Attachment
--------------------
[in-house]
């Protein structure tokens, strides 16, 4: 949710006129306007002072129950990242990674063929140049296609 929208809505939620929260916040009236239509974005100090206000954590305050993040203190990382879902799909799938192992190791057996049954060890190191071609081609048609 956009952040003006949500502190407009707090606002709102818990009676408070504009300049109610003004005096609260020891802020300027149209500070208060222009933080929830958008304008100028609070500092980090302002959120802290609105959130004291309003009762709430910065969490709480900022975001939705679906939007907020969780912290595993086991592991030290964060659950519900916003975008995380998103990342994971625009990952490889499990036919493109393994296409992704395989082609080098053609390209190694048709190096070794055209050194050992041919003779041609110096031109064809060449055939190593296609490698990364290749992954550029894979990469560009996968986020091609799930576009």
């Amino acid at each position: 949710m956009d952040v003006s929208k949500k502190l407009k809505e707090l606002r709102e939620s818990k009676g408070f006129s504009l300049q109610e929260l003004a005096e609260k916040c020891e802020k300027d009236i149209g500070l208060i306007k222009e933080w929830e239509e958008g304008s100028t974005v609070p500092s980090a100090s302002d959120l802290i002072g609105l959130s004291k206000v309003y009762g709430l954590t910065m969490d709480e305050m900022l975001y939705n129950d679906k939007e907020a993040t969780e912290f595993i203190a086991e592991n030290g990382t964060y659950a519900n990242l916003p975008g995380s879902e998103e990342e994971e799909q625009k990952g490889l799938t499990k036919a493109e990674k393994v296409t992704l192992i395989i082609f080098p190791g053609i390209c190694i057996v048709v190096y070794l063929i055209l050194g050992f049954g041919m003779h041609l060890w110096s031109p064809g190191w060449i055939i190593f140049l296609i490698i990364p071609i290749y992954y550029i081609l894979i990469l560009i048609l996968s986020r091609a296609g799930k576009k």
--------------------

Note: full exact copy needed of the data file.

[in-house]
């Protein structure tokens, strides 16, 4: 949710006129306007002072129950990242990674063929140049296609 929208809505939620929260916040009236239509974005100090206000954590305050993040203190990382879902799909799938192992190791057996049954060890190191071609081609048609 956009952040003006949500502190407009707090606002709102818990009676408070504009300049109610003004005096609260020891802020300027149209500070208060222009933080929830958008304008100028609070500092980090302002959120802290609105959130004291309003009762709430910065969490709480900022975001939705679906939007907020969780912290595993086991592991030290964060659950519900916003975008995380998103990342994971625009990952490889499990036919493109393994296409992704395989082609080098053609390209190694048709190096070794055209050194050992041919003779041609110096031109064809060449055939190593296609490698990364290749992954550029894979990469560009996968986020091609799930576009």
């Amino acid at each position: 949710m956009d952040v003006s929208k949500k502190l407009k809505e707090l606002r709102e939620s818990k009676g408070f006129s504009l300049q109610e929260l003004a005096e609260k916040c020891e802020k300027d009236i149209g500070l208060i306007k222009e933080w929830e239509e958008g304008s100028t974005v609070p500092s980090a100090s302002d959120l802290i002072g609105l959130s004291k206000v309003y009762g709430l954590t910065m969490d709480e305050m900022l975001y939705n129950d679906k939007e907020a993040t969780e912290f595993i203190a086991e592991n030290g990382t964060y659950a519900n990242l916003p975008g995380s879902e998103e990342e994971e799909q625009k990952g490889l799938t499990k036919a493109e990674k393994v296409t992704l192992i395989i082609f080098p190791g053609i390209c190694i057996v048709v190096y070794l063929i055209l050194g050992f049954g041919m003779h041609l060890w110096s031109p064809g190191w060449i055939i190593f140049l296609i490698i990364p071609i290749y992954y550029i081609l894979i990469l560009i048609l996968s986020r091609a296609g799930k576009k």